In introductory computer science we often speak of a Turing machine, a hypothetical device which is simple in structure: There is a readable, writeable tape of arbitrary (usually infinite) length divided into discrete cells, a read head which looks at the contents of a cell on the tape beneath it, a write head which can either change or delete the contents of a cell on the tape beneath it, a motor which can move the tape left and right, and a lookup table that maps symbols on the tape to things the machine can be told to do, which includes not only operating parts of the Turing machine's mechanism but how and when the change the symbols on the tape (when to change a 1 to a 0; when to change an 'a' to a 'b'; when to erase a cell; and so forth). There are some variants of the Turing machine which are capable of using more than one tape, all of which can move independently of one another. If that's tricky to imagine... it is. Here's a brief video of how one kind of Turing machine can operate to solve a simple math problem, with a visual demonstration of what it would actually do. There is also a class of Turing machine called a universal Turing machine which is capable of computing anything that can be computed (the proof is called the UTM theorem if you want to dig more deeply into it). To put it another way, if there is a mathematical problem that can be solved, a UTM can run an algorithm (a program, for our purposes) to solve it. It's also worth noting that Marvin Minsky discovered a universal Turing machine that has seven internal states and uses four symbols and a 2-tag system, where the tape is a first-in-first-out queue and the UTM reads a symbol off of the tape, skips over or deletes a fixed number of additional symbols on the tape, and appends another symbol.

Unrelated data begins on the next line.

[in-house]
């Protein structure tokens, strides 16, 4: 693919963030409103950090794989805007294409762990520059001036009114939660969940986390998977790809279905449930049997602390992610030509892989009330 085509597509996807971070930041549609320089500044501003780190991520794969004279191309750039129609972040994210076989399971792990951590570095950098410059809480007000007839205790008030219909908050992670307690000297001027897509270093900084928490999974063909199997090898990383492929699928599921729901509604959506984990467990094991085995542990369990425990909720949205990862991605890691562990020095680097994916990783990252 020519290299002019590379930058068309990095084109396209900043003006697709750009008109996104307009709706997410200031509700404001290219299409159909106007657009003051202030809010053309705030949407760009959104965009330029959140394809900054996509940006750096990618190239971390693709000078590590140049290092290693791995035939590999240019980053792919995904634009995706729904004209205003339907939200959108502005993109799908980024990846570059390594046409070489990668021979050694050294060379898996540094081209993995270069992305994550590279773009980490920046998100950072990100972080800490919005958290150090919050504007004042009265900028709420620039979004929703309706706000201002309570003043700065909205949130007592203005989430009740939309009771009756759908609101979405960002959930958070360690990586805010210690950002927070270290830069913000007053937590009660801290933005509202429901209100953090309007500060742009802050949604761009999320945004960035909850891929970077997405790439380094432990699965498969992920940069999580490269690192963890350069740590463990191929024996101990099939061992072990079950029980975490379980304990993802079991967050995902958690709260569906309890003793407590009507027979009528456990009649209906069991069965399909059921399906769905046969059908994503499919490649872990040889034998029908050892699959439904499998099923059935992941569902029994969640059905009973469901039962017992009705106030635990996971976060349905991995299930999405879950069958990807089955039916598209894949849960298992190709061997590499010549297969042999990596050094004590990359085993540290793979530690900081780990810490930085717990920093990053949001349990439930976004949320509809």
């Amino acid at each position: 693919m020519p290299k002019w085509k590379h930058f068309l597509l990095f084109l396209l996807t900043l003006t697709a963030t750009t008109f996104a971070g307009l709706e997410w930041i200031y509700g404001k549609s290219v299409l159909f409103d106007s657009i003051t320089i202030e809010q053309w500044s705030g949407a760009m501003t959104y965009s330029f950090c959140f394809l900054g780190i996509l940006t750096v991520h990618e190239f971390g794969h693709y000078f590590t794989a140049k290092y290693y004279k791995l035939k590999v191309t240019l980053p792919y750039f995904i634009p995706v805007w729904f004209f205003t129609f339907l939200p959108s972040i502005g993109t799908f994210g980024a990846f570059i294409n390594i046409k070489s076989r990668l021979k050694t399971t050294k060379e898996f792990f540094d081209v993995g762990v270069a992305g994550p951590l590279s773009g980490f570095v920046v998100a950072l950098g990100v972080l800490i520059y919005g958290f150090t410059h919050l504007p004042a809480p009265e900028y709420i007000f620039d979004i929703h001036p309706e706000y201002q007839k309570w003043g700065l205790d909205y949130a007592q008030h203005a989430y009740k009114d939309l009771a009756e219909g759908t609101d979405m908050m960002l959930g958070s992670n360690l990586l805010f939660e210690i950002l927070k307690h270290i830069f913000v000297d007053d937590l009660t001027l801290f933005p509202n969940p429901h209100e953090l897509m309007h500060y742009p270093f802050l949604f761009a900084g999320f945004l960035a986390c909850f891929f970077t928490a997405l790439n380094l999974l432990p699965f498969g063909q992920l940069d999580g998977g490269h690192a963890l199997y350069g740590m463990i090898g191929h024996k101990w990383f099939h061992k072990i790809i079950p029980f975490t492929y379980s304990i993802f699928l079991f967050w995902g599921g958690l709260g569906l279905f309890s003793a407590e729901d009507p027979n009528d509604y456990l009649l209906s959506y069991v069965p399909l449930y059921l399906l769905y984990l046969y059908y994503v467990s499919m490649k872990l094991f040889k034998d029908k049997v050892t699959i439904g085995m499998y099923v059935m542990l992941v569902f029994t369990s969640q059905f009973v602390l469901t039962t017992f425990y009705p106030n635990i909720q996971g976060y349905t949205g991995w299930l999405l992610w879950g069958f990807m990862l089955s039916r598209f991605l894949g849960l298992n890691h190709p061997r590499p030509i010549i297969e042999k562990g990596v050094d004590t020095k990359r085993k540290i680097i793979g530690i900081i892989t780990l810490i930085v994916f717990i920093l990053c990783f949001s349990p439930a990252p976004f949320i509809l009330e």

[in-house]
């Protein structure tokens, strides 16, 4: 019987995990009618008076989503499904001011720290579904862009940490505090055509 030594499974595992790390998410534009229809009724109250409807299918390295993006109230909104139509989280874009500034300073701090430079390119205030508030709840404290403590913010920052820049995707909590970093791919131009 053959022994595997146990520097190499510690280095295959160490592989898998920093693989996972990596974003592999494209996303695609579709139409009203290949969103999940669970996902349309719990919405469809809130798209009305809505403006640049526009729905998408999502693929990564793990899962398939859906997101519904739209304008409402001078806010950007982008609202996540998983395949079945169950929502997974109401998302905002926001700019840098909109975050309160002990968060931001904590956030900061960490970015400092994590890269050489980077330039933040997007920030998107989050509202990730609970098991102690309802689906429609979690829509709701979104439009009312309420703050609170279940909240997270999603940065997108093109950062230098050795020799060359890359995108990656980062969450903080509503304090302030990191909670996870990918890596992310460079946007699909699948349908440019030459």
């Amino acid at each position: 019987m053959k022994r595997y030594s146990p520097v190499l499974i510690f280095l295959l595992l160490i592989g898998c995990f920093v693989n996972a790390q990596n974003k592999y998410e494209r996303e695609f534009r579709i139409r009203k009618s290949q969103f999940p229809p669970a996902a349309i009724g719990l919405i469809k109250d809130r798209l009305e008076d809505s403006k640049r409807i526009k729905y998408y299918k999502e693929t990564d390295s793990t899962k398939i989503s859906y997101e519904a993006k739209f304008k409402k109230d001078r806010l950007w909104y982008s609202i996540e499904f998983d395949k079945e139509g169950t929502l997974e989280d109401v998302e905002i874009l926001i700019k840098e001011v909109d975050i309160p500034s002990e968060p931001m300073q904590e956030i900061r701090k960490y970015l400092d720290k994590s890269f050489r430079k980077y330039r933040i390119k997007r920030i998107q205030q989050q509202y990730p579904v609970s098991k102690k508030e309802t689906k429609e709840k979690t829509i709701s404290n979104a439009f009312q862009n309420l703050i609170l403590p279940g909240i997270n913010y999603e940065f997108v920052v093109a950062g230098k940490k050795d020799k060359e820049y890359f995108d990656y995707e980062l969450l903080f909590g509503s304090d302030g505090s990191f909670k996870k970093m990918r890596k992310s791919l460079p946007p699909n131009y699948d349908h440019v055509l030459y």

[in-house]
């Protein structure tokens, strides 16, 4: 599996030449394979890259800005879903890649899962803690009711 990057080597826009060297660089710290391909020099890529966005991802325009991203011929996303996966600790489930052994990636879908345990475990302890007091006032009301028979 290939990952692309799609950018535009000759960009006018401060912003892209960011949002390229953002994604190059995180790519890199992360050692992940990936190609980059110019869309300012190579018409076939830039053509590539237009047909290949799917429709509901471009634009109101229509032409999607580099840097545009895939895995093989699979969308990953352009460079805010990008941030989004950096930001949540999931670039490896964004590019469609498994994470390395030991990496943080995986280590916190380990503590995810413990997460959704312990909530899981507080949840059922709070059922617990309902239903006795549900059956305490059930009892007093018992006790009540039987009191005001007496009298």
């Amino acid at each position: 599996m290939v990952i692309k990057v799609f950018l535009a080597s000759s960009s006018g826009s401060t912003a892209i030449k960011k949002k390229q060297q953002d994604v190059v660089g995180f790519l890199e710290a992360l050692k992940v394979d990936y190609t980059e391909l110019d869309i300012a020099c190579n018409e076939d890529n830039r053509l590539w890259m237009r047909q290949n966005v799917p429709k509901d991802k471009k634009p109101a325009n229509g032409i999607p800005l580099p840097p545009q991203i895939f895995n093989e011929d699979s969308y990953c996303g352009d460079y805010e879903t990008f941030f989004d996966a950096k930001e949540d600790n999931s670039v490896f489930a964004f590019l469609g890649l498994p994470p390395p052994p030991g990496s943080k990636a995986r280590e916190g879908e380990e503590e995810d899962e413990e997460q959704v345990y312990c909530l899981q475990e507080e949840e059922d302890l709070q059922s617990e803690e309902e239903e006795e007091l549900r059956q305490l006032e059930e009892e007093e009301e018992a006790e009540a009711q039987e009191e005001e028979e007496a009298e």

A research team spanning MIT, Boston University, and NIST developed a programming language that lets the user design custom DNA which acts like circuitry that reprograms living cells in vivo. The programming language, called Cello (which is available on Github!) is based upon another language called Verilog, which is a programming language used to describe electronic circuitry, like the guts of processor cores. Right now Cello offers primitives, the most basic building blocks of programming languages that implement 14 kinds of logic gates and sensors that can detect things in the cell's environment (such as light, temperature, and the presence or absence of various chemicals). The programming language was designed to be flexible enough that users can add their own primitives to it, extending the usability of the language; the language was also designed so that the DNA sequences its compiler generates won't muck up the cell when it's spliced into the cell's genome. During testing the research team wrote programs that implement 60 different circuits, three quarters of which worked the first time they were tried (isn't that a sign of having reached enlightenment?) after being spliced into the DNA of cultures of the bacteria e.coli, a species of bacteria commonly used in laboratory experiments. Right now Cello is optimized for e.coli but it's being ported to other bacteria as I write this. Their work passed peer review and was published in the journal Science, volume 352, issue 6281. Here's the abstract of their paper; you'll have to have a current subscription to their website to read the entire thing. What this means is that the feasibility of modifying bacterial cells (for now) to carry out additional tasks that they are not presently capable of (such as simple logical operations ("if input A is highest, do X; if input B is highest, do Y; if input C is highest, do Z; otherwise don't respond")) has been demonstrated. This strongly implies that more complex operations could be spliced into the DNA of cells which would then carry them out autonomously.